Rothwell et al states (pg 2) that "Selection criteria was for randomised trials of aspirin versus control that had a mean or median scheduled trial treatment period of at least 4 years and a range extending beyond 5 years."

However, systematic reviews can give different conclusions depending how they are conducted, and eligibility criteria can be somewhat arbitrary.6 For example, Rothwell and colleagues report that 75 mg aspirin a day is sufficient to reduce death from cancer. If this is the case, then perhaps 325 mg every other day would also be effective, as used in the US Physicians Health Study,7 which had 22 071 participants (almost as many as Rothwell and colleagues’ entire meta-analysis). It would be interesting to see how the inclusion of this trial would affect the results.


Peter Rothwell hypothesis is that a daily aspirin is required, not aspirin taken every other day, whatever its dose. The RCTs were chosen based on this hypothesis.
The data are not robust enough to recommend aspirin for the general population and we still do not know the optimum dose and length of treatment.8 Key data could come from the AspECT trial,9 10 which is evaluating the effect of aspirin in preventing all causes of mortality and oesophageal adenocarcinoma. The interim analysis will be reported in 2012.
In addition, Canada and the United Kingdom have low numbers of gastroenterologists per head of population compared with other countries in the developed world.(11) If most of the population started taking aspirin our gastrointestinal services might be overwhelmed.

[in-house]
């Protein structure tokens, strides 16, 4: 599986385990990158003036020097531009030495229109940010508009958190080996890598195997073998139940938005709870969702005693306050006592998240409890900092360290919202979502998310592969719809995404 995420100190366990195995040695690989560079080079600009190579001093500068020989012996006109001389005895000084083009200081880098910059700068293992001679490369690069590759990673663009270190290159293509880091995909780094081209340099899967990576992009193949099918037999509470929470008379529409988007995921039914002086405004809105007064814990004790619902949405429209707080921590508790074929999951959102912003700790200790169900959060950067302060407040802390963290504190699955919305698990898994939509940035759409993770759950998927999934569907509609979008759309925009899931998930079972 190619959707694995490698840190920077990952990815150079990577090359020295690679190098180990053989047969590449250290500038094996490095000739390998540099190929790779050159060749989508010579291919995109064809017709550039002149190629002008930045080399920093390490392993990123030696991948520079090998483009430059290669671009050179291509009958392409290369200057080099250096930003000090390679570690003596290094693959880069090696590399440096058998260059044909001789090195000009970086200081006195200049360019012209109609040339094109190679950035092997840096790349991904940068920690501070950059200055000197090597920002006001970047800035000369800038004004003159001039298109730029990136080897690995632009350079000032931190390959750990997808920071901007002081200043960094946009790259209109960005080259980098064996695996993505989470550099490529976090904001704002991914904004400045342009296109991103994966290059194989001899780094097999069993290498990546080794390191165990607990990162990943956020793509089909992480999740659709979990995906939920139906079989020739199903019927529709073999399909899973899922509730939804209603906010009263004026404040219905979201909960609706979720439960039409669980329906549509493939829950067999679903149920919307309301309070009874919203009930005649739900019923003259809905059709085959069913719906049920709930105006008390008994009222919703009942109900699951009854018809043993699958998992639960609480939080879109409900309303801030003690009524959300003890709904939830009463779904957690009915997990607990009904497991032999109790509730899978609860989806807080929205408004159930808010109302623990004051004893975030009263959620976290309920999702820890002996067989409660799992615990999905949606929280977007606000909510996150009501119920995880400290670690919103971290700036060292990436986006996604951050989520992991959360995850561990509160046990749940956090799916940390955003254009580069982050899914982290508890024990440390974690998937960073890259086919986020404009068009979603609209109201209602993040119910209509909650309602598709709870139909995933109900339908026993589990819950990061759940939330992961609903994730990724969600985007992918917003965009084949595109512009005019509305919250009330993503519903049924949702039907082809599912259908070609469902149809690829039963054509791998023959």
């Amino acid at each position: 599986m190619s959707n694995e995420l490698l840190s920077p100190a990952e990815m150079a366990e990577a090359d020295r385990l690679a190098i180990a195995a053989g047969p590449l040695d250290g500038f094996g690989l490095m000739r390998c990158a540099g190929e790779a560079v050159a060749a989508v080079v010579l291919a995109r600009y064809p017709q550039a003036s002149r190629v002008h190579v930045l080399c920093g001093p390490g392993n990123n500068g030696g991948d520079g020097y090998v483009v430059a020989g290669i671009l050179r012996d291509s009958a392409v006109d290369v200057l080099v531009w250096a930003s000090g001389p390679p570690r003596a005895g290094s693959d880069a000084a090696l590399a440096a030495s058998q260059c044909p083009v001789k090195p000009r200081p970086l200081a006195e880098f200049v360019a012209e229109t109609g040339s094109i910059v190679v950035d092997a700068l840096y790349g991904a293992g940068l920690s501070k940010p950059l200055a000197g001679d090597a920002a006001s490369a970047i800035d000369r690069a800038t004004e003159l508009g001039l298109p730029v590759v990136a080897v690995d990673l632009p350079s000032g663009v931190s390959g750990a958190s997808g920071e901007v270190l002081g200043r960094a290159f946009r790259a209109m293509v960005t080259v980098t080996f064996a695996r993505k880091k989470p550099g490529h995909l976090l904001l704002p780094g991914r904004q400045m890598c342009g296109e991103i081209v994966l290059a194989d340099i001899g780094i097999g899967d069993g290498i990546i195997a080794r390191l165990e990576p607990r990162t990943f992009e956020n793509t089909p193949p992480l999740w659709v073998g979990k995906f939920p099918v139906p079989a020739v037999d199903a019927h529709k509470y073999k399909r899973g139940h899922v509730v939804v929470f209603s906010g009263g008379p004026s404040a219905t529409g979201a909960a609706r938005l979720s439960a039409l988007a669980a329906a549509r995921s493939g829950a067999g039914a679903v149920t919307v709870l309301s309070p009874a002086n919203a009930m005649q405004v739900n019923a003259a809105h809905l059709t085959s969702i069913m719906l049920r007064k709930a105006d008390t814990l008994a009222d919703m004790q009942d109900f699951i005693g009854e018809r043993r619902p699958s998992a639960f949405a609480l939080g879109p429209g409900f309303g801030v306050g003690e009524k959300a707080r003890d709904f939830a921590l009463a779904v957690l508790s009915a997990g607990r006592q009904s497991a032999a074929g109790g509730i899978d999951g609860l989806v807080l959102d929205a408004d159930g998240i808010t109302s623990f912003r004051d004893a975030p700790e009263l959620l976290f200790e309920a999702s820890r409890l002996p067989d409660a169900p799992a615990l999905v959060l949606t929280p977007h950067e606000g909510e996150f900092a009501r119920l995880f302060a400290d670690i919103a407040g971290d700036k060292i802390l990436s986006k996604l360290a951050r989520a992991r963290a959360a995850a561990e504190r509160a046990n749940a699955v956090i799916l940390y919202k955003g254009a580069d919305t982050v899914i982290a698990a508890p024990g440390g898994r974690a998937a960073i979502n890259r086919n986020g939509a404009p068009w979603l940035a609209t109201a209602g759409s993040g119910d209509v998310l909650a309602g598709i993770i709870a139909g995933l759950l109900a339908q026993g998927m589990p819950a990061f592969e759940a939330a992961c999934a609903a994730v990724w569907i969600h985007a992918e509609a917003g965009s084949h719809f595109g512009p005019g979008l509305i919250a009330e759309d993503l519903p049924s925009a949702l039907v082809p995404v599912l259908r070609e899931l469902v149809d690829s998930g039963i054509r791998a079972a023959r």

Until further evidence from RCTs is accrued, aspirin should not be recommended for everyone.

Crabsallover is a 54 year old male in apparently good health. I conclude, after this Jankowski & Moayyedi article, that the benefits of reduced risk of cancer, heart attack and stroke, by taking daily 75mg aspirin, for me, do outweigh the increased risks of death caused by bleeding and brain stoke. I started taking daily 75mg aspirin on 8th December 2010 after the Peter Rothwell paper was published but I will review this practise when further evidence is available about the risks and benefits of aspirin or when I have bleeding symptoms etc.

Cite this as: BMJ 2010;340:c7326


  • JJ had support for this work from Cancer Research UK, PM had no support; JJ is a consultant for Astrazeneca Oncology and PM and JJ have received Astrazeneca educational grants; JJ is chief investigator and PM is deputy chief investigator of the AspECT trial.
  • Provenance and peer review: Commissioned; not externally peer reviewed.